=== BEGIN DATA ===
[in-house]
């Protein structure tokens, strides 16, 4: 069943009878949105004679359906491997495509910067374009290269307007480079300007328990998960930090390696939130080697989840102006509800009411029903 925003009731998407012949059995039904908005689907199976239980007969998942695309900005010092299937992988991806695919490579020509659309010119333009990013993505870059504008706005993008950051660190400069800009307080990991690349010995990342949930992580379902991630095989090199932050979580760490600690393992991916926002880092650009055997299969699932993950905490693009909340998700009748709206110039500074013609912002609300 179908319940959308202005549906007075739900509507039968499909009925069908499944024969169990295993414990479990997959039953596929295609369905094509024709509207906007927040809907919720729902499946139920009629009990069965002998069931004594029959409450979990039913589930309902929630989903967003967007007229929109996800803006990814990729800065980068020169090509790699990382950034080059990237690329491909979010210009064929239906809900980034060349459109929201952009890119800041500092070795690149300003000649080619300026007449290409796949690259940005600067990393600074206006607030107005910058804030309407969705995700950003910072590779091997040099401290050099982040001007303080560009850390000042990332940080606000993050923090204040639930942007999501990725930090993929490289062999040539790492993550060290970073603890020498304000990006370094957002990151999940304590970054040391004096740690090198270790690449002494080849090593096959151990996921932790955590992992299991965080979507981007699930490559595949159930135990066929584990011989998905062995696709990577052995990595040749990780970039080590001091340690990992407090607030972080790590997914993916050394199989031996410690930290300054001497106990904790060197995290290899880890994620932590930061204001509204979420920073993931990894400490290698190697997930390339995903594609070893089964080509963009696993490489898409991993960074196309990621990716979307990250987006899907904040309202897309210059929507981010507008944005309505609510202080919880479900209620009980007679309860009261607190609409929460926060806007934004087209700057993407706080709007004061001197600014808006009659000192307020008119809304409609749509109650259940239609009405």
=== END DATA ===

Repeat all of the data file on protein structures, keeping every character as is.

[in-house]
């Protein structure tokens, strides 16, 4: 069943009878949105004679359906491997495509910067374009290269307007480079300007328990998960930090390696939130080697989840102006509800009411029903 925003009731998407012949059995039904908005689907199976239980007969998942695309900005010092299937992988991806695919490579020509659309010119333009990013993505870059504008706005993008950051660190400069800009307080990991690349010995990342949930992580379902991630095989090199932050979580760490600690393992991916926002880092650009055997299969699932993950905490693009909340998700009748709206110039500074013609912002609300 179908319940959308202005549906007075739900509507039968499909009925069908499944024969169990295993414990479990997959039953596929295609369905094509024709509207906007927040809907919720729902499946139920009629009990069965002998069931004594029959409450979990039913589930309902929630989903967003967007007229929109996800803006990814990729800065980068020169090509790699990382950034080059990237690329491909979010210009064929239906809900980034060349459109929201952009890119800041500092070795690149300003000649080619300026007449290409796949690259940005600067990393600074206006607030107005910058804030309407969705995700950003910072590779091997040099401290050099982040001007303080560009850390000042990332940080606000993050923090204040639930942007999501990725930090993929490289062999040539790492993550060290970073603890020498304000990006370094957002990151999940304590970054040391004096740690090198270790690449002494080849090593096959151990996921932790955590992992299991965080979507981007699930490559595949159930135990066929584990011989998905062995696709990577052995990595040749990780970039080590001091340690990992407090607030972080790590997914993916050394199989031996410690930290300054001497106990904790060197995290290899880890994620932590930061204001509204979420920073993931990894400490290698190697997930390339995903594609070893089964080509963009696993490489898409991993960074196309990621990716979307990250987006899907904040309202897309210059929507981010507008944005309505609510202080919880479900209620009980007679309860009261607190609409929460926060806007934004087209700057993407706080709007004061001197600014808006009659000192307020008119809304409609749509109650259940239609009405």